NYC DOT: Pedestrian-on-Pedestrian Crashes Alarmingly Frequent (Transpo Nation)
Children’s Museum out, Walmart in at Grant Park (Yo Chicago)
My Toddler Will Become America’s Next Great Architect (McSweeney’s)
Celebrities Who Look Like Houses (Curbed)
BYO Cloud. Not since the Romans stretched the vela around the Coliseum has there been such a radical solution for stadium shading. Qatar plans to create man-made clouds (“a lightweight carbon structure carrying a giant envelope of material containing helium gas”) to float over the stadium where the World Cup will be held in the summer of 2022. More details in The Daily Mail.
Fatal attraction? Why do we live in dangerous places? Scientific American investigates their allure and the ecological consequences–good and bad–for both plant and animal life.
ESI 2 DC. The Washington Post reports that President Obama has tapped New York’s own Edwin Schlossberg, founder of the interactive design firm ESI, to serve on a federal panel that helps oversee the architecture and design of the nation’s capital. (Schlossberg is the more designer-y half of Caroline Kennedy and also one of the founders of the not-for-profit desigNYC.)
More rigor, less speed. At Slate, Witold Rybczynski makes the case for slow architecture: “No wonder that Renaissance architectural treatises often seem cerebral; architects spent a lot of time thinking before they started drawing.”
Aspirational Geographic. A recent trip to Appalachia didn’t satiate photographer John Mann‘s wanderlust. He continued his travels via cutting and sculpting maps into three dimensional forms then photographing them through a narrow depth of field. Design Observer runs the nifty slide show.
Priority Parking. Developers of Philly’s 1 million square foot Pennsylvania Convention Center touted their greenness by providing minimal parking; the argument was it would encourage the use of public transportation. Now PlanPhilly says the city council has approved a 530-space garage to rise across the street. So much for synergy. Just north in Newark, they’re having the opposite problem: they want to lose parking lots. Newark’s Star-Ledger reports that March Madness at the Prudential Center won’t hide downtown’s glum outlook: nine parking lots surrounding the arena are still awaiting development.
D.C. Detail. WSJ Magazine explores the oft-overlooked Philip Johnson Pavilion at Dumbarton Oaks where the curvaceous facade slinks knowingly beside the Beatrix Farrand-designed gardens.
Parisian Pulse. Théâtre de la Gaîté Lyrique ain’t your everyday gallery-cum-theater space. The Guardian writes that this “theater for the digital arts” has given its stately old facade a swank makeover aimed at the 15 to 35-year old theater goer.
Sustainable Sound. WBUR spotlights a Boston band that found a way to make music that’s off-the-charts and off-the-grid. Generators hooked up to human-propelled bike peddles provide energy for electric guitars, plus a very John Cage-ish backdrop to the music making.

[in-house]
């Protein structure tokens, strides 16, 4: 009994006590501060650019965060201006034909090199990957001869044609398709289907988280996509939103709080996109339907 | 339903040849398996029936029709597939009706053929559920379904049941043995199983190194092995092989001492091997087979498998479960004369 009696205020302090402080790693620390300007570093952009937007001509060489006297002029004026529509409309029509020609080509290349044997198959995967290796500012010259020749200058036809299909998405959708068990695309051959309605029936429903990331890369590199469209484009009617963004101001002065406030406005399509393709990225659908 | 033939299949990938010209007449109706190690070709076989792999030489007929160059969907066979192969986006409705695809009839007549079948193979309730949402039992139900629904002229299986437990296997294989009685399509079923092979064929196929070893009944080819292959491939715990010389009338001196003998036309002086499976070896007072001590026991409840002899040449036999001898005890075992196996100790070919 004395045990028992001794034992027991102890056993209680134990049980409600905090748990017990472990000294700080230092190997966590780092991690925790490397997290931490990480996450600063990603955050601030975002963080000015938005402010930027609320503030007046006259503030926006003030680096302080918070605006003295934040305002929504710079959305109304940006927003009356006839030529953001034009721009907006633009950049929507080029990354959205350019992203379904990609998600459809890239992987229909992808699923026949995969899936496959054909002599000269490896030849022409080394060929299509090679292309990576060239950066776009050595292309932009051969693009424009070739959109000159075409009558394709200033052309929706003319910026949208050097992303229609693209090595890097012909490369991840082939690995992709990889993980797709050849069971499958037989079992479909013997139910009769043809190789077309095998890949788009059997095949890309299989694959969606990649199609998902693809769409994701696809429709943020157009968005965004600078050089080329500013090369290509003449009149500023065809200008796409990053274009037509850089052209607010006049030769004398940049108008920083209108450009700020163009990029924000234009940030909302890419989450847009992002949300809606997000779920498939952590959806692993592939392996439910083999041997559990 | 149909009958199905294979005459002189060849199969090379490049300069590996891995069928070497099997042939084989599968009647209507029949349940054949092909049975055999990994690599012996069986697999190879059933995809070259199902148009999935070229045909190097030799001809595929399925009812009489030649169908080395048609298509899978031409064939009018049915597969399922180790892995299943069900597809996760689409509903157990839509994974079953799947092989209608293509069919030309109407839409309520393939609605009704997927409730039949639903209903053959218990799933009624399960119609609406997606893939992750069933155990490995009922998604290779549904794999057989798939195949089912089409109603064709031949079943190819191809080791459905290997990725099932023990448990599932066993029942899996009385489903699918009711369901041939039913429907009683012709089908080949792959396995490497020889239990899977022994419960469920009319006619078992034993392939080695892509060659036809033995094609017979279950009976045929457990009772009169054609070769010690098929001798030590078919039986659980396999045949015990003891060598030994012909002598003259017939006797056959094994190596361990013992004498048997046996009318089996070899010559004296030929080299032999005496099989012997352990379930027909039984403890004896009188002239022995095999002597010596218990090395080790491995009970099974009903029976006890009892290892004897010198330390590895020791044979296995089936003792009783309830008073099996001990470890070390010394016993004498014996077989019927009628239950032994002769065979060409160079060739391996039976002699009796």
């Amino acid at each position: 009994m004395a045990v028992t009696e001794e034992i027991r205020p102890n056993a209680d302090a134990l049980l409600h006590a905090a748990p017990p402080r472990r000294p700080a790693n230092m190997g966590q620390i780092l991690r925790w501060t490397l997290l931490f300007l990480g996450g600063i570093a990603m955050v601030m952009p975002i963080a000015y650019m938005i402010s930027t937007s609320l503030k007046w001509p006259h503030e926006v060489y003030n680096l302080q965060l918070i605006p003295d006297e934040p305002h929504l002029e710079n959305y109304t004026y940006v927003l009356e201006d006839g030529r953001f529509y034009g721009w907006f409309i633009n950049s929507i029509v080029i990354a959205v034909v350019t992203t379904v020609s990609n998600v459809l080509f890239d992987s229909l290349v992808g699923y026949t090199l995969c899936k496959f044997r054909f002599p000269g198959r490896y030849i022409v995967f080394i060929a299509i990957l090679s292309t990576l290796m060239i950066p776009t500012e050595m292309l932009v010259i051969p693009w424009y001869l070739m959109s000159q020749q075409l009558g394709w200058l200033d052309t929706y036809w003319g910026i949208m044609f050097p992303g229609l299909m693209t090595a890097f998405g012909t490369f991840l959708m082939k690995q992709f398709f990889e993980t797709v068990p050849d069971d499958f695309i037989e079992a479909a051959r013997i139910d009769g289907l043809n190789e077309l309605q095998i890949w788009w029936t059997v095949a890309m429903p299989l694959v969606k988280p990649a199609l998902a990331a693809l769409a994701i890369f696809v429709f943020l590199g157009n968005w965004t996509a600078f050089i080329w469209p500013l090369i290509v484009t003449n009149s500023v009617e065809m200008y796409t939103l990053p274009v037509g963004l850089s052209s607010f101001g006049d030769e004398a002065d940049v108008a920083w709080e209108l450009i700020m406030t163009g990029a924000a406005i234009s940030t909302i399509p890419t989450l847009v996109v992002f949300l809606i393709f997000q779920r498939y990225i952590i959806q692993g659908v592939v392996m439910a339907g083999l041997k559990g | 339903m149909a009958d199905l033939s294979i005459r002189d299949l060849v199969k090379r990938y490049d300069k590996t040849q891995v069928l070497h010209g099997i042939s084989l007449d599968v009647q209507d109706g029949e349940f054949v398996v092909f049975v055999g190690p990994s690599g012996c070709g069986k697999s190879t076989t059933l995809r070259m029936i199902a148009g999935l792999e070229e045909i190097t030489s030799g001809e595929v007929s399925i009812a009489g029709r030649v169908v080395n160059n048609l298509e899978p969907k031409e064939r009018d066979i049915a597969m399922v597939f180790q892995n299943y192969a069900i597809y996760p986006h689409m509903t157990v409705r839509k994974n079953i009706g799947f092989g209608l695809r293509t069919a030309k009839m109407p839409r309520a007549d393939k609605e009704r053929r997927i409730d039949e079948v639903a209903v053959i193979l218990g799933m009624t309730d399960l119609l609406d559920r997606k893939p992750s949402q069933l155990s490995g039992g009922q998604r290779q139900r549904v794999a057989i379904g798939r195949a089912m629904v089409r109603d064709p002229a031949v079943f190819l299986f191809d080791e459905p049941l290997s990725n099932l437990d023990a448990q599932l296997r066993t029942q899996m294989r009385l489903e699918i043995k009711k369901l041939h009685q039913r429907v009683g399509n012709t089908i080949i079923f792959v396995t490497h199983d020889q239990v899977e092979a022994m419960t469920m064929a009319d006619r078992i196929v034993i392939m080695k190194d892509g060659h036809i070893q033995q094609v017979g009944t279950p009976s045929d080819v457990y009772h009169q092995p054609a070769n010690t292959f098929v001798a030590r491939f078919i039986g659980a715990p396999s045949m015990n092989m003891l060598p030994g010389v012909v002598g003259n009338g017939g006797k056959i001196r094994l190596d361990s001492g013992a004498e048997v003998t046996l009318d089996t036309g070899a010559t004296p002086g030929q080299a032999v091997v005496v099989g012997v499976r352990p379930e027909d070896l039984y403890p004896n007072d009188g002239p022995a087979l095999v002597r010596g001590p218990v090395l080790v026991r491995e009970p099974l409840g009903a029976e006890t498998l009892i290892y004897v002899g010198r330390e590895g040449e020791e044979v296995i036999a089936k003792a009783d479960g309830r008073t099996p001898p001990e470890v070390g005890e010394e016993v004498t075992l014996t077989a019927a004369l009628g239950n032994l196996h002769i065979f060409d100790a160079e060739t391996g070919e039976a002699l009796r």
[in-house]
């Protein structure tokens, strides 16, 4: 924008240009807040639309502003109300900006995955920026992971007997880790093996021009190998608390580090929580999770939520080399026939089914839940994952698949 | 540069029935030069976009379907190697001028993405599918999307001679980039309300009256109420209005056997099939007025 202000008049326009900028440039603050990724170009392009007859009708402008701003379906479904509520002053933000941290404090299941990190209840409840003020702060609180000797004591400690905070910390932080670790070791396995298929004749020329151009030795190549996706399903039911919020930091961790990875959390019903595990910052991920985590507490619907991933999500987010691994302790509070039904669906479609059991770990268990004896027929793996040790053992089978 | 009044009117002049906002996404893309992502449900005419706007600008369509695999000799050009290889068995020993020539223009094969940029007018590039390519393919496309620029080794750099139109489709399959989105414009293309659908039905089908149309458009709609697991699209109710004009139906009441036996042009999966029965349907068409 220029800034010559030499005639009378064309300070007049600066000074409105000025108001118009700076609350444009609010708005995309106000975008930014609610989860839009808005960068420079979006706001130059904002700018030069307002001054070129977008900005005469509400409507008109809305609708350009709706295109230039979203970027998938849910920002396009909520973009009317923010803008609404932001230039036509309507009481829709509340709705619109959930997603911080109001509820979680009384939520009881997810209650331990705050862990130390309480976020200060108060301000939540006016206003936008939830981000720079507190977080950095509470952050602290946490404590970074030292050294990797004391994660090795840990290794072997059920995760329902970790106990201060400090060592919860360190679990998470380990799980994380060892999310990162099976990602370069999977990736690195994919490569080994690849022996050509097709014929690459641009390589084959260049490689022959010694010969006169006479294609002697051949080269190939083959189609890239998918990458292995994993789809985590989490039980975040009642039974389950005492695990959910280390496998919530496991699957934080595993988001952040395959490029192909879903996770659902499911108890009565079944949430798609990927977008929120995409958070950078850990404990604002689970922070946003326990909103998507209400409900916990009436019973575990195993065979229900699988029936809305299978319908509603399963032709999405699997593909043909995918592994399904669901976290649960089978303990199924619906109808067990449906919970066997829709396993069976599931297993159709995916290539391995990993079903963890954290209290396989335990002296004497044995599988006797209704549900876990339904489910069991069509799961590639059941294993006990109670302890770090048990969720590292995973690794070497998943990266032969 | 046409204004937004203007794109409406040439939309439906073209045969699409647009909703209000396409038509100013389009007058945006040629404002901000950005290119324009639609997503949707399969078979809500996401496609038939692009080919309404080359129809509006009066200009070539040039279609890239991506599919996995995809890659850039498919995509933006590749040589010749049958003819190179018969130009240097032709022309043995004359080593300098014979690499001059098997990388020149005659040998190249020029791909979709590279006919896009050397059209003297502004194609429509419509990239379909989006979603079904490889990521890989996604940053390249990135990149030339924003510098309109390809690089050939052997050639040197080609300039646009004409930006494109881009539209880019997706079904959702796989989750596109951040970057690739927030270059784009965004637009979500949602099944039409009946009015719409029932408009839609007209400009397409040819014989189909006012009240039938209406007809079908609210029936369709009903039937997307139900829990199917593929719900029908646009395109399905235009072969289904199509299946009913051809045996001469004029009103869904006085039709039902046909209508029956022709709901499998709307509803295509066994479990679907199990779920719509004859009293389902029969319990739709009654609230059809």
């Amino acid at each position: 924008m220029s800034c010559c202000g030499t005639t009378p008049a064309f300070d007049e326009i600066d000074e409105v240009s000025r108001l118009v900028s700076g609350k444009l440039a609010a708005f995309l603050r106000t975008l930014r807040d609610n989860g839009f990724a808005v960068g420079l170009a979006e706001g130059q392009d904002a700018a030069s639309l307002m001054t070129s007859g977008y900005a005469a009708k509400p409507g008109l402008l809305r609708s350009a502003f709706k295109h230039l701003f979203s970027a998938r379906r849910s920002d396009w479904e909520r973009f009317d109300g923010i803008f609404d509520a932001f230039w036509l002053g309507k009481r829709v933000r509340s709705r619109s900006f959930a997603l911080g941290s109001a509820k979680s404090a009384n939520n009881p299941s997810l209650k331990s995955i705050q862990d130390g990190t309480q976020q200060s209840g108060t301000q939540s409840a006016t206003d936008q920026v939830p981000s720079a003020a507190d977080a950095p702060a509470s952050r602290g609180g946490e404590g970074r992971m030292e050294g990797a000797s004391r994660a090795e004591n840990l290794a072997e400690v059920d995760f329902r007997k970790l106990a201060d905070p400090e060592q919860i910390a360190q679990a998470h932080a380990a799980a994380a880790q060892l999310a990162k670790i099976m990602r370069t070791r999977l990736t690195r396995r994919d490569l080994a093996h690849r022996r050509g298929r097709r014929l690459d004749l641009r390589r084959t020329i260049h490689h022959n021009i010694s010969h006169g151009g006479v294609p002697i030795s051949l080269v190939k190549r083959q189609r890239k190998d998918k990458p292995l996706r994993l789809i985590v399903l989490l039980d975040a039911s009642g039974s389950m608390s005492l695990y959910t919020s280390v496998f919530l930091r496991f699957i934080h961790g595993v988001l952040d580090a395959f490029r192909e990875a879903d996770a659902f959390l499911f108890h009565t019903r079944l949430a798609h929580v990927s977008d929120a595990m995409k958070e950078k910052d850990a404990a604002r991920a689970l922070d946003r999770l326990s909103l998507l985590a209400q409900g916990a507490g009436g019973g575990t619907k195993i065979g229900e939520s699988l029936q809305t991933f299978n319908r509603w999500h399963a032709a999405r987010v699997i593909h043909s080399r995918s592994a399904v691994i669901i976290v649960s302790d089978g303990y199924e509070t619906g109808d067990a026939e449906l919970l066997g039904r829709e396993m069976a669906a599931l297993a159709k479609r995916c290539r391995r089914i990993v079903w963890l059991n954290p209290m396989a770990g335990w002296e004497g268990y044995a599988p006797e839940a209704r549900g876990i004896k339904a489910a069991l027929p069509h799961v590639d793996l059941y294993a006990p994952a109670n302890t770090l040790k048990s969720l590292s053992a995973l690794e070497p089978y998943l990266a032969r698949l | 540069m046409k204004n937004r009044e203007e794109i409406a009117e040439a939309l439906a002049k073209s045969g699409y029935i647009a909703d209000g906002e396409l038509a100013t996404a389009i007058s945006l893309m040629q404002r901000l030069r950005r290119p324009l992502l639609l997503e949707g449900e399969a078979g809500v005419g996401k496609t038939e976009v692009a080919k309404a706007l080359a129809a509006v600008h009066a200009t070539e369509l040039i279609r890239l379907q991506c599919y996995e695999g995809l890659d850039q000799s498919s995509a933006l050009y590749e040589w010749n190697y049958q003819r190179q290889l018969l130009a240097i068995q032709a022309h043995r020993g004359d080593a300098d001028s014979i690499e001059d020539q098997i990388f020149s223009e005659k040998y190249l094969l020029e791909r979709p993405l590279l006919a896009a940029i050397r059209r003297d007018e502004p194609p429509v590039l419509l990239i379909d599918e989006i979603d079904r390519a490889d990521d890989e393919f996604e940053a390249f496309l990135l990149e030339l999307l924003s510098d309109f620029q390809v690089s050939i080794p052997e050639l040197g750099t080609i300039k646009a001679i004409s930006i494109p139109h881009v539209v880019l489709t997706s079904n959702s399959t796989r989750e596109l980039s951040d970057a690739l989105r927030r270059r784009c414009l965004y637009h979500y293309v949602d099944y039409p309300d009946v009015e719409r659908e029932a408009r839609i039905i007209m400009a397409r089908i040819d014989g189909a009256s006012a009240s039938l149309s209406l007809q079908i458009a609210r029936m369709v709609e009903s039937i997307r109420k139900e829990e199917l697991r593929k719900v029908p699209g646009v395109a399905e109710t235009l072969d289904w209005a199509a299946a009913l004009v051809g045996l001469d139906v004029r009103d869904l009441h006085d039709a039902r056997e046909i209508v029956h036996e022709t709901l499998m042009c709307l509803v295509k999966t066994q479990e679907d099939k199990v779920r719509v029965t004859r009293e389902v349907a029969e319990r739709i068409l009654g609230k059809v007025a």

Icelandic Borders. Today at 5PM, “the largest temporary public art exhibition… in New York City Parks history,” titled BORDERS, will be unveiled at Dag Hammarskjöld Plaza. The UN-conscious installation is a collaboration between the Parks Commissioner, an Icelandic Ambassador, and Icelandic artist Steinunn Thórarinsdóttir, consisting of 26 androgynous, life-size sculptures.
Painted Trees. Gerry Mak of Lost at E Minor adoringly shares the curious images of the vibrantly painted trees around Colorado by artist Curtis Killorn. Because of the unexpected colorings, these trees do not look like they came from land, but from the sea.
Green Carnegie. We were worried when gbNYC reported that the good ol’ Carnegie Hall is planning to undergo a massively ambitious, full-spectrum retrofit this year. But don’t worry, the architecture firm Iu + Bibliowicz, which is in charge of all this, swears to preserve “the building’s distinctive 19th-century architectural grace notes” while making dramatic green building improvements.
Parking to parkletting. The SF Examiner reports that more temporary public spaces, called
‘parklets,’ are exploding throughout San Francisco parking spots. The public battle between those who want to park cars and those who want to seat customers out on the sidewalk seems to have a clear winner– the Department of Public Works is stamping out countless approvals for businesses to have their own parklets despite complaints.
Shifting Skyline. London’s famed skyline may be getting an addition, and it’s not a new building. The Architect’s Journal tells us that Mayor Boris Johnson recently approved a plan by architects Wilkinson Eyre and Expedition Engineering for a proposed cable car system designed to link two key 2012 Olympic venues, the O2 Stadium and the Excel Exhibition Hall.
NYC’s Youngest Landmark. The New York Times City Room blog reports that NYC has four new landmarks: the Engineer’s Club, the Neighborhood Playhouse, Greyston Gatehouse and the Japan Society, which having been completed in 1971, makes it the youngest of the city’s historic landmarked structures.
Red Hook North. Meanwhile NYT Magazine reports that Red Hook developer Greg O’Connell hopes to do for tiny Mt. Morris, NY what he did for a slice of once-decrepit Brooklyn waterfront. Will the former NYPD detective’s progressive form of gentrification and downtown revitalization work in an ailing upstate town?
Onion domes in Paris. Inhabitat shares the news that the Russians are coming to Paris, in the form of a new domed church and cultural center. Situated near the Eiffel Tower, this new structure is the result of bi-national collaboration from the architects at Arch-Group and Sade Sa.